Tuesday 13 December 2011

Game Birds of Rhodesia and Nyasaland

Cover, Game Birds of Rhodesia & Nyasaland

THE Rhodesias and Nyasaland enjoy a variety and abundance of game birds especially in the drier areas of the interior and also in the low country to the east, where the rivers flow towards the Indian Ocean. In addition to the many "permanent inhabitants", there are migrants, such as the Harlequin Quail, a bird which visits from September to May in enormous numbers in favourable seasons.

Quite apart from the intrinsic interest of the sport itself, a shooting-trip in Central Africa is one of the best and most fascinating ways of seeing the country, its wild life and its native people at first hand. To those accustomed to crowded cities and "civilisation", there is no better or more enjoyable relaxation than to gather round the camp fire, after a long day in bush or on mountain, to drink a can or two of beer, to sample some of the game "in the pot", and to yarn about past experiences or future sport.

Chief among the permanent birds are those of the Francolin (or pheasant) family, of which there are many varieties. In general, these birds congregate near permanent water, in areas of cultivation or grassland, in the drier regions. It is in these regions that the best "bags" are secured during the shooting-season. Vast flocks of guinea fowl are also to be found in them, although these fowl are less selective than the Francolin and are to be seen frequently in all parts of the country.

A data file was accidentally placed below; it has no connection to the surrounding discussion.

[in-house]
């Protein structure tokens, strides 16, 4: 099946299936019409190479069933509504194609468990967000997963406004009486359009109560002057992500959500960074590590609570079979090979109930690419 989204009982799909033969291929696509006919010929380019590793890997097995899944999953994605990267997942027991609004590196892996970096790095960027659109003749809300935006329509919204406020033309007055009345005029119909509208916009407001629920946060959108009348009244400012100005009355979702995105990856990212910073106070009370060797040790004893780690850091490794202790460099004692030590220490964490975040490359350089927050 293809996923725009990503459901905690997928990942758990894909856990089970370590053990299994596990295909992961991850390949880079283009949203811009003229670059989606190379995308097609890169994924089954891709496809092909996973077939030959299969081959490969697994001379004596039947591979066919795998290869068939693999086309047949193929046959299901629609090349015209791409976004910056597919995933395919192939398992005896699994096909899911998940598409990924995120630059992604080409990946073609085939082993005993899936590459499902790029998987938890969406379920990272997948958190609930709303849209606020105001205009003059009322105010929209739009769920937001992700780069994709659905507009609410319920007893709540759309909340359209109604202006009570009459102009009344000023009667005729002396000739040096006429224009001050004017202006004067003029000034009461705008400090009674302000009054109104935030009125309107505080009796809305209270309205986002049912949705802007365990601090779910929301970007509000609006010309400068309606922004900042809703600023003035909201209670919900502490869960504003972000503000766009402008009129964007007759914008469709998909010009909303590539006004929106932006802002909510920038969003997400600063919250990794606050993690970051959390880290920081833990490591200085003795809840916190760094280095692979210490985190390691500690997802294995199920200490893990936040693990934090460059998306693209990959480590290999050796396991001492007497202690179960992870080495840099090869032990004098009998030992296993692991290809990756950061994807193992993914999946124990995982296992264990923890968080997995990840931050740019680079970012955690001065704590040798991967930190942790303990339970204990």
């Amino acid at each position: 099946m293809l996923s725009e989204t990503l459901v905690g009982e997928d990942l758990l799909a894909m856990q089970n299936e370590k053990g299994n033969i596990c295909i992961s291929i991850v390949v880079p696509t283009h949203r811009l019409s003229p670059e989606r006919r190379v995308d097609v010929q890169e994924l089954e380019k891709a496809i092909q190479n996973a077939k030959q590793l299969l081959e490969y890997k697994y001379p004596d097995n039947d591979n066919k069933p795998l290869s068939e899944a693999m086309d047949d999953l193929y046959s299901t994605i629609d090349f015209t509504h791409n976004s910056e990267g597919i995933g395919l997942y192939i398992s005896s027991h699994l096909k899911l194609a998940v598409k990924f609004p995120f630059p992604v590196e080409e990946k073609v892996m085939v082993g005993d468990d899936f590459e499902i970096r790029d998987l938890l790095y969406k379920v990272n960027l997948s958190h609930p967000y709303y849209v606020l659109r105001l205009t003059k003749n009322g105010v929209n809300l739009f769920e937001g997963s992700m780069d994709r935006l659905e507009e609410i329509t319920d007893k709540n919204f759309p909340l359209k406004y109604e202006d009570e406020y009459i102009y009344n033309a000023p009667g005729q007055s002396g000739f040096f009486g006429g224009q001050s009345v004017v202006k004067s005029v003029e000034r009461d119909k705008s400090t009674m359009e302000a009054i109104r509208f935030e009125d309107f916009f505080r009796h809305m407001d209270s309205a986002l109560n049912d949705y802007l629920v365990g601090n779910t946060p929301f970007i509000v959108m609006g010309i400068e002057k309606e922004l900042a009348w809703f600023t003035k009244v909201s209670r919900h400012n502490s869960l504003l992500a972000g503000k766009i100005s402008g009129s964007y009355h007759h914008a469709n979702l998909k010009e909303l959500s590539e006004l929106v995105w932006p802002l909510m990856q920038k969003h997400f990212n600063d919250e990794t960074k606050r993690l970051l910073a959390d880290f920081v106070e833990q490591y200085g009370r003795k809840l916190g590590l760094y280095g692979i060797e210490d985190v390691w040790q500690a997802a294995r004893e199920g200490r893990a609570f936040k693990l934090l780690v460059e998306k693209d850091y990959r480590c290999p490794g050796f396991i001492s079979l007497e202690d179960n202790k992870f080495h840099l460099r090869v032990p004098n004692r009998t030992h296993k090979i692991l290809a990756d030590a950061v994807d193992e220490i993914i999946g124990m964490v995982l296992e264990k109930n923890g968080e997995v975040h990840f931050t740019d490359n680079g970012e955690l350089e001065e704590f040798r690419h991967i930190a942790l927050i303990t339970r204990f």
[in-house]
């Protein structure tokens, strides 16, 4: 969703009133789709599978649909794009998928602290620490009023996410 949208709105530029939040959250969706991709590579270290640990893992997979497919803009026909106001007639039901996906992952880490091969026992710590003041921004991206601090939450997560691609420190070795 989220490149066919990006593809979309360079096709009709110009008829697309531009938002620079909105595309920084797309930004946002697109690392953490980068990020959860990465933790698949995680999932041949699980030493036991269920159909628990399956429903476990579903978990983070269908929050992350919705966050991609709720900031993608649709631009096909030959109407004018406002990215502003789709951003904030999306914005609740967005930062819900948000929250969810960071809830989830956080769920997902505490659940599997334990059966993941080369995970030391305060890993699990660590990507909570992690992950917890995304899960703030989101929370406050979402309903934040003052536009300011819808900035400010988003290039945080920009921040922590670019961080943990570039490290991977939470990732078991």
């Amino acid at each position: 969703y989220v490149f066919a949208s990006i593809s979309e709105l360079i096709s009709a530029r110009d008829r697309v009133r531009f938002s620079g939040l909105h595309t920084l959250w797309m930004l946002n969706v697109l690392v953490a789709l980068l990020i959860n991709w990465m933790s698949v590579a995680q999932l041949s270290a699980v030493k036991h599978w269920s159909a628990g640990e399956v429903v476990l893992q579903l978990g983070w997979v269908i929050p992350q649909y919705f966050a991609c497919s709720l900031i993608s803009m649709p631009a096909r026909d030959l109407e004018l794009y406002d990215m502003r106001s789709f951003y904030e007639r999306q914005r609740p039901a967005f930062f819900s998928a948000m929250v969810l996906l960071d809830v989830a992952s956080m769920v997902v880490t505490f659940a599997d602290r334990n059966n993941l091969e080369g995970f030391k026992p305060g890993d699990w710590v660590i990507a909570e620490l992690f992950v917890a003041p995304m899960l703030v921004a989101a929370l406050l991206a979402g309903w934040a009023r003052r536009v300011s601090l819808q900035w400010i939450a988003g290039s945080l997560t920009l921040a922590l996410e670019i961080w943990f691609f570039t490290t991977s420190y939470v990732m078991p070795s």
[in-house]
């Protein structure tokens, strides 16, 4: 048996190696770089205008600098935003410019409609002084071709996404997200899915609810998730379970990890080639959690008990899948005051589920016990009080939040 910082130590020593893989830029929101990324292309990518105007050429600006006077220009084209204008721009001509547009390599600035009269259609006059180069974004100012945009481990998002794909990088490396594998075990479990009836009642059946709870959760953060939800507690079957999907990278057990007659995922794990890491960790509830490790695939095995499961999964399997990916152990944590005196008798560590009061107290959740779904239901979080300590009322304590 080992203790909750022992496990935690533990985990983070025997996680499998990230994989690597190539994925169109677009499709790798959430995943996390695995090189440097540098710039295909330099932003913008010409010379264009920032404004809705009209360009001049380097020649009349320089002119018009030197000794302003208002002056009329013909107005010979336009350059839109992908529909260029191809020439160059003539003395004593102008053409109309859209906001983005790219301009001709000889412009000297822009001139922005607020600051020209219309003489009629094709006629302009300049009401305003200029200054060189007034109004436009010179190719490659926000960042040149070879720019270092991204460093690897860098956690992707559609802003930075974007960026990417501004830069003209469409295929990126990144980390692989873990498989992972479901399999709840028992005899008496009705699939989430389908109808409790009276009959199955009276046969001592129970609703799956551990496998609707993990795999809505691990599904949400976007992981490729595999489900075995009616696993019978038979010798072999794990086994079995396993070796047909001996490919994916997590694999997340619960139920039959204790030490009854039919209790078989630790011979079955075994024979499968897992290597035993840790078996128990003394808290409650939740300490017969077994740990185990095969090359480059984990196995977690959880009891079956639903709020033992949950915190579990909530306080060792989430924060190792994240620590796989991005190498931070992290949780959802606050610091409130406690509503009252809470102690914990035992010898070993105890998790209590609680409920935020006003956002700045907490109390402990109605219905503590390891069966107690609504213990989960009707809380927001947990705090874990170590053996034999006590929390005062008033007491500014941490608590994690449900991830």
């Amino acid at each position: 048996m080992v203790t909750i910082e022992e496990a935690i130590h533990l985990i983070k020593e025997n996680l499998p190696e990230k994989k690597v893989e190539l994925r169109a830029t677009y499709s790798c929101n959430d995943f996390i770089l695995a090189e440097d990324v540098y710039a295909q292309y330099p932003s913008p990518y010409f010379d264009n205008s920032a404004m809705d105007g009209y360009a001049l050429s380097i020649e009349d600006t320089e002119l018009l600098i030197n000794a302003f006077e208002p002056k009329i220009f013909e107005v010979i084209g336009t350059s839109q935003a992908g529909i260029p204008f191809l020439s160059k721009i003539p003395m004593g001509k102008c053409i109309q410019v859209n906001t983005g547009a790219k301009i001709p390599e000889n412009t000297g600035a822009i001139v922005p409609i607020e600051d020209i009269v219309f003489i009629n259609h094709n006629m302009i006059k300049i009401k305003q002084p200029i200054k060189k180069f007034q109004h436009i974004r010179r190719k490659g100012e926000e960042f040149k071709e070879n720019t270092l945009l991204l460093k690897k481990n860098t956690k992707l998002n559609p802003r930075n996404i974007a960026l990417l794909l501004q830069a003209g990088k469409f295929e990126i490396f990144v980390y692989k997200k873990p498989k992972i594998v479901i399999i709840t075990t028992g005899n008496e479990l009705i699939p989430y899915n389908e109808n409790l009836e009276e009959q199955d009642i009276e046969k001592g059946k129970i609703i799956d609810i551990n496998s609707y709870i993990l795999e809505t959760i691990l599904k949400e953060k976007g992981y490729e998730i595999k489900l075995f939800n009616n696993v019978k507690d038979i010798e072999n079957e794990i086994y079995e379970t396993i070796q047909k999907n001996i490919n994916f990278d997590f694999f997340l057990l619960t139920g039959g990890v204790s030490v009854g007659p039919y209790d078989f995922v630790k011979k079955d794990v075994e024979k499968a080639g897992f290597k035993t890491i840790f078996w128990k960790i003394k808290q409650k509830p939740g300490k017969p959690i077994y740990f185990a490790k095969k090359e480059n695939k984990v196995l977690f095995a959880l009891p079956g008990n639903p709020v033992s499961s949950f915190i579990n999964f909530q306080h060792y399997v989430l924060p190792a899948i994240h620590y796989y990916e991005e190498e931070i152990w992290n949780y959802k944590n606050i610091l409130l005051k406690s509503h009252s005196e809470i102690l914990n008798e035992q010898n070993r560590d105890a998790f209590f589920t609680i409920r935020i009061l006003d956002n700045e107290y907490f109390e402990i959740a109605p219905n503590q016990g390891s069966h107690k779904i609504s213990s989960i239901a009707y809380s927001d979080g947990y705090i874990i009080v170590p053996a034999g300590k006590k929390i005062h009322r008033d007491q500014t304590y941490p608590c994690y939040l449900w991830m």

All the game birds of Central Africa tend to be "runners" and, on open ground, are reluctant to take to the wing. On the other hand, with reasonable cover of grass or underbush they tend to sit tight and, under certain conditions, are difficult to flush. Thus, although dogs are not essential, they do much to increase the interest of a shoot, and they also reduce losses caused by the escape of pricked birds. As all the species are excellent fliers, the best sport, clearly, is provided by driven birds. In certain areas, beaters are sometimes used, but the nature of the country usually makes a beater-force impracticable.

Among the birds not illustrated here is the commonest of the "pheasants", Swainson's Francolin, which is generally brown with a bare red neck and black legs and which prefers cover round cultivated land. In sood seasons, coveys of up to eight or 10 may be encountered.

Another interesting variety is Shelley's Francolin, commonly known as the Redwing (a name also applied to a South African bird). Shelley's is a bird of the open grassland and is to be found in all three territories of Central Africa. In certain parts, such as Mashonaland, it is one of the principal game birds. Large and colourful, with a fast flight and a singularly confusing whirr when flushed, it has a most characteristic call and a musical whistle which sounds like "I'll drink yer beer". This call, repeated usually towards sundown, quickly pinpoints the position of coveys.

Acknowledgments: The pictures are reproductions from original specially-commissioned paintings of D. M. Reid Henry. The text has been compiled from notes provided by Reay H. N. Smithers, O.B.E., B.Sc., F.Z.S.

Photo 1, Game Birds of Rhodesia and Nyasaland

Above: Among the handsomest of all the pheasant family of Central Africa is the Red-throated Francolin. Although to be found on the whole vast "plateau" area, it varies in colour pattern according to the camouflage required by particular localities.